With all the choices, your head may be spinning. To get started, I suggest braided line on all your reels. Braid is the most functional and gives the user the most benefits with the least amount of problems for the dollar. Braid can be run on any rod, not requiring rollers or special guides and will last at least a couple seasons for all but the most active charters.
After all of that you still need to select the type of divers you are going to use. There are several makes and sizes available on the market. Dipsey divers from Luhr Jensen, Slide Diver, Big Jon, and the new Walker Deeper Diver are all adjustable. There are also divers like the Jet diver to get the lure down, but are not adjustable to the side. This article is focused on the use and application of the Luhr Jensen Dipsey Diver. Dipseys come in a variety of sizes and there are different rings that attach to the outside of diver to increase its surface area. Rings come in several sizes starting with the standard size that is supplied by the maker and going up from there. The increased surface area will make the diver pull harder in the direction the diver is adjusted to.
Each fishing situation can call for different size divers and different size rings, but for starters I recommend the standard size #1 dipsey right out of the package. I also recommend the use of snubbers when using braid or wire line. Snubbers are a stretchable piece of material designed to act as a shock absorber to suck up some of the energy from the initial strike of the fish. Snubbers are directly attached to the diver on the lure side. Then the leader is attached to the snubber and the lure is attached to the leader. Like everything else, snubbers come in a couple different configurations.
The Luhr Jensen snubber is simply a piece of hollow tubing with a piece of heavy test Dacron in the middle of it. As the tubing stretches, it hits the end of the Dacron and stops. Several companies make this style and they all have about the same effectiveness and life span. Another option is a solid stretchable material where tension increases as it stretches, companies like Dreamweaver, Wolverine, and Opti make versions of these. These are also very effective and seem to have a longer life. You also need a leader attached to the snubber. I prefer using straight 15-20# mono until the fall, then switch to 30# for added insurance against abrasion from fall male kings. Lengths of the leaders vary according to preference, but a good starting point is the length of the rods they are fished on. So an eight foot rod should have about an eight foot leader. This will assist in netting fish and make changing lures easier as well.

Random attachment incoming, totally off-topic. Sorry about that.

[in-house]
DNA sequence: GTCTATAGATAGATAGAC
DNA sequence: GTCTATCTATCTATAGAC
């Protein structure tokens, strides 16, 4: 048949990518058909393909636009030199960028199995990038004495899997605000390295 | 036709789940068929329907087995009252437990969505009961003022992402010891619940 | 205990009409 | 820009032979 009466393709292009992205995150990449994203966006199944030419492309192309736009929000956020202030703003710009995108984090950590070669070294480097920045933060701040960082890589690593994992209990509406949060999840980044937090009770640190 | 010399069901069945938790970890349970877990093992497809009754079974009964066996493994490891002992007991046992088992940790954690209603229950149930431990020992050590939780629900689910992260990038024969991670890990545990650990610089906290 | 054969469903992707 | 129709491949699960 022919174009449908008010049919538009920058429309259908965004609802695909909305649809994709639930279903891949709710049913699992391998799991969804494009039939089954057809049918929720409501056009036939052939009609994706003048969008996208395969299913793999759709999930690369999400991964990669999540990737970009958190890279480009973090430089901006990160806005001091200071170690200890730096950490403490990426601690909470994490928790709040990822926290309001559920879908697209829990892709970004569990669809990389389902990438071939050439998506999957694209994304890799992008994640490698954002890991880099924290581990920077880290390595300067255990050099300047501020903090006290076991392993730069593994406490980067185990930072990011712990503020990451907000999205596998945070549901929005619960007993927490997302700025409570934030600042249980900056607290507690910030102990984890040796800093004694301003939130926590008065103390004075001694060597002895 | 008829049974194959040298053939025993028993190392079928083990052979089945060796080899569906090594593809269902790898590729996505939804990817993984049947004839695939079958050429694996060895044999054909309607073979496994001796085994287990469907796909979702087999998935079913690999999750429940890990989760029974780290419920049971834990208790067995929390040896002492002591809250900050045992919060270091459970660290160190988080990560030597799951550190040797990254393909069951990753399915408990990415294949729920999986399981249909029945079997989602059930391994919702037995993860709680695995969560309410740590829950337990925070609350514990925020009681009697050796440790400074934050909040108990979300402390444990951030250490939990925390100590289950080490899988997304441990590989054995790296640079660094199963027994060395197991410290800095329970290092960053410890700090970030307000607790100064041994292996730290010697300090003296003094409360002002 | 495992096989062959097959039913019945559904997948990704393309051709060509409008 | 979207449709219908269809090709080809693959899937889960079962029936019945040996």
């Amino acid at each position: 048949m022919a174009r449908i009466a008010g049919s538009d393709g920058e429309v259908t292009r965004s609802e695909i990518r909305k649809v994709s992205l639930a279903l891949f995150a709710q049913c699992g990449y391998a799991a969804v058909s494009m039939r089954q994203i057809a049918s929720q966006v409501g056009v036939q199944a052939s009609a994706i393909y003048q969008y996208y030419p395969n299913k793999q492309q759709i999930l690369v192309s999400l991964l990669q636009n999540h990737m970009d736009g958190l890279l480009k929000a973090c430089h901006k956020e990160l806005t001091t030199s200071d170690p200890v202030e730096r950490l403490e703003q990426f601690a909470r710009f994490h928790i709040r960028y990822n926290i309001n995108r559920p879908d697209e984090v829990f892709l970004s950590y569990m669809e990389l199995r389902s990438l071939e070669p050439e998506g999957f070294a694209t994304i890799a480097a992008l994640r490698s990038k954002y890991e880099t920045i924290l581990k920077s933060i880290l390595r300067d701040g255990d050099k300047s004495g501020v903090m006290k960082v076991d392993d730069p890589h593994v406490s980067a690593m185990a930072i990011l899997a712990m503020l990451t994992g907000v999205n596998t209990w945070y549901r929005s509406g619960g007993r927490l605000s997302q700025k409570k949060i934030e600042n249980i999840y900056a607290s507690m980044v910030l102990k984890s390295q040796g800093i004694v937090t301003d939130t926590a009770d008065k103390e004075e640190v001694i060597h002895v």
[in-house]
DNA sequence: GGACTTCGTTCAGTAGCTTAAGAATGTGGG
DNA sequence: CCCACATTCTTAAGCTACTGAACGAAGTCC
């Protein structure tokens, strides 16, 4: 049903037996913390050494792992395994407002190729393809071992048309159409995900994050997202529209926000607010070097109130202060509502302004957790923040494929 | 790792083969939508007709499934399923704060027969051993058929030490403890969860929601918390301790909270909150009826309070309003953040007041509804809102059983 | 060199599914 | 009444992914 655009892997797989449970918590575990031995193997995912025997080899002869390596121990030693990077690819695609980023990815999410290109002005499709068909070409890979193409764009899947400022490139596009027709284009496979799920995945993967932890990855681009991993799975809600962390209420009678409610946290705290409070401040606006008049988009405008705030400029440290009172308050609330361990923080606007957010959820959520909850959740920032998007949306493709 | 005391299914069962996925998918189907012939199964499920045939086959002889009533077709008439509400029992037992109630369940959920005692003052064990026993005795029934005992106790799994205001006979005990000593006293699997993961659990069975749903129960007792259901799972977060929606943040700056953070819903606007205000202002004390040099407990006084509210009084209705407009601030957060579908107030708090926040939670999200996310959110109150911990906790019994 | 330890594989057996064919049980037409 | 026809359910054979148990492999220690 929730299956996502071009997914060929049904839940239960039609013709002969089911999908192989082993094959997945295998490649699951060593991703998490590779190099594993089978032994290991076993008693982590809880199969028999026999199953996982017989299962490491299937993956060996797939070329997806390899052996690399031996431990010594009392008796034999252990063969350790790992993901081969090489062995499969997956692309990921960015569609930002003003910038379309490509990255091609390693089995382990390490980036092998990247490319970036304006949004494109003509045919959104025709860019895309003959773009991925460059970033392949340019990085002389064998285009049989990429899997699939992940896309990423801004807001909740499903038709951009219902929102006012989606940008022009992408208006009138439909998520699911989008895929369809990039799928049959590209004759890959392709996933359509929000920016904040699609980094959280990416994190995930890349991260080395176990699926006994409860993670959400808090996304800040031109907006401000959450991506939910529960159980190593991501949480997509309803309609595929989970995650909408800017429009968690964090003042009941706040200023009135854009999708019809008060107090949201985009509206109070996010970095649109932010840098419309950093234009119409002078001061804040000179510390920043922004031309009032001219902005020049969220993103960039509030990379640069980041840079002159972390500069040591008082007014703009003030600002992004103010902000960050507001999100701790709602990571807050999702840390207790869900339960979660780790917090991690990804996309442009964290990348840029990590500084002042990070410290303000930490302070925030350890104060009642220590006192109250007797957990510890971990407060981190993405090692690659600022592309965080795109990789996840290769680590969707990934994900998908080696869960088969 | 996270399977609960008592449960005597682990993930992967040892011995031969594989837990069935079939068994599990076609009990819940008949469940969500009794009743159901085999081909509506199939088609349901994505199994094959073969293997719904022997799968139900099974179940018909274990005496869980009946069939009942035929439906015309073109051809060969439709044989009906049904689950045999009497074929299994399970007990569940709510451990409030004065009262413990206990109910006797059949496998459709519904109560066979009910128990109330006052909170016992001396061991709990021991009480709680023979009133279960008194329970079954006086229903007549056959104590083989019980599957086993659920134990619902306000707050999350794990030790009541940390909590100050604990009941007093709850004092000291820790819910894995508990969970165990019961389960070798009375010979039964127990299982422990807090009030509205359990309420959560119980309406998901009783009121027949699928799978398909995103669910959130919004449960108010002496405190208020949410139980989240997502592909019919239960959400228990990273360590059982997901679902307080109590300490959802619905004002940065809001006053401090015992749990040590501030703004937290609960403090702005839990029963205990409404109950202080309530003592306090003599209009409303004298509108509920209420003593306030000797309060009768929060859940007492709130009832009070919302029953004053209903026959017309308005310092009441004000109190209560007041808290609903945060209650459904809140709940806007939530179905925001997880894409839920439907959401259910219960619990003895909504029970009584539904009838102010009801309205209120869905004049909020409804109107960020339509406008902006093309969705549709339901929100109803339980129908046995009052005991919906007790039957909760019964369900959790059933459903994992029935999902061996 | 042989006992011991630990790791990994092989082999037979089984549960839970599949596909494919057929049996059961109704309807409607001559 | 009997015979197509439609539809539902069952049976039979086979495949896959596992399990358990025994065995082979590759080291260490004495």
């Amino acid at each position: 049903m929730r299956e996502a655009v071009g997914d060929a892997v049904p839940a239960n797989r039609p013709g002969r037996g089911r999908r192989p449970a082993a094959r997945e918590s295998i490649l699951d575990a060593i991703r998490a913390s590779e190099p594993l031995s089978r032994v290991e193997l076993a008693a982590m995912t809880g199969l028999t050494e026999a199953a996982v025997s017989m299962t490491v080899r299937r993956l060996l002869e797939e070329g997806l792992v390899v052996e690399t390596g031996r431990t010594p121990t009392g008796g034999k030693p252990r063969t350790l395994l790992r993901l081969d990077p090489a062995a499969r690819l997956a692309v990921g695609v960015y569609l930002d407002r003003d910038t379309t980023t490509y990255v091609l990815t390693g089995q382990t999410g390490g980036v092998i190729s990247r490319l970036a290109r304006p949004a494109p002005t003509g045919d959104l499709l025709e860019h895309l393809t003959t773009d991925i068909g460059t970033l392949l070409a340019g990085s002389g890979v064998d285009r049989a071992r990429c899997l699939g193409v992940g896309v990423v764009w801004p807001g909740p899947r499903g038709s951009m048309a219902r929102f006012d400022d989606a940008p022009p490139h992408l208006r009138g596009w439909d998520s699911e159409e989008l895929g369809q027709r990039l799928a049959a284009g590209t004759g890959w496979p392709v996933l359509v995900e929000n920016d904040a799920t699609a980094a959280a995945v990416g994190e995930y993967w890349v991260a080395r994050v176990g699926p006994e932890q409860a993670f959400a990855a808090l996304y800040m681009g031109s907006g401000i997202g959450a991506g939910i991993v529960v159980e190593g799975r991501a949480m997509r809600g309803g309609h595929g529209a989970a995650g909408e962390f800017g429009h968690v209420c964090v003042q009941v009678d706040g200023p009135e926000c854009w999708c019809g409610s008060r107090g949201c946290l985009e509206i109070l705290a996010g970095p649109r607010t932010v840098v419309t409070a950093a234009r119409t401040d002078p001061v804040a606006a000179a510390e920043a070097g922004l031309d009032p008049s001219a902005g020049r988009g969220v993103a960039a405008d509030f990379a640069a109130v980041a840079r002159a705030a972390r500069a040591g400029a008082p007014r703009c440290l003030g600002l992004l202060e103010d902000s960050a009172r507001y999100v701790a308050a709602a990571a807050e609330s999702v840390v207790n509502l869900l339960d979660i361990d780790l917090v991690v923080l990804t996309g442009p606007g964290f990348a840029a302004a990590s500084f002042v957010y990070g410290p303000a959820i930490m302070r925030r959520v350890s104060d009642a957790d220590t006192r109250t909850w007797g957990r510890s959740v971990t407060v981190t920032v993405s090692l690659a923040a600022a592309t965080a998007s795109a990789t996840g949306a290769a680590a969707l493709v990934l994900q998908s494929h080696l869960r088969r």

Now that all the components are selected, you need to put it all together. After fitting the reels to the rods, you can spool on the line. When using a braid, it is important to put a couple wraps of mono on the spool first to prevent the braid from slipping on the arbor of the reel. Tie the mono to the arbor and get a few wraps on the spool. Attach the braid to the mono via a double uni-knot. Detailed instructions and pictures for tying the double uni-knot can be found here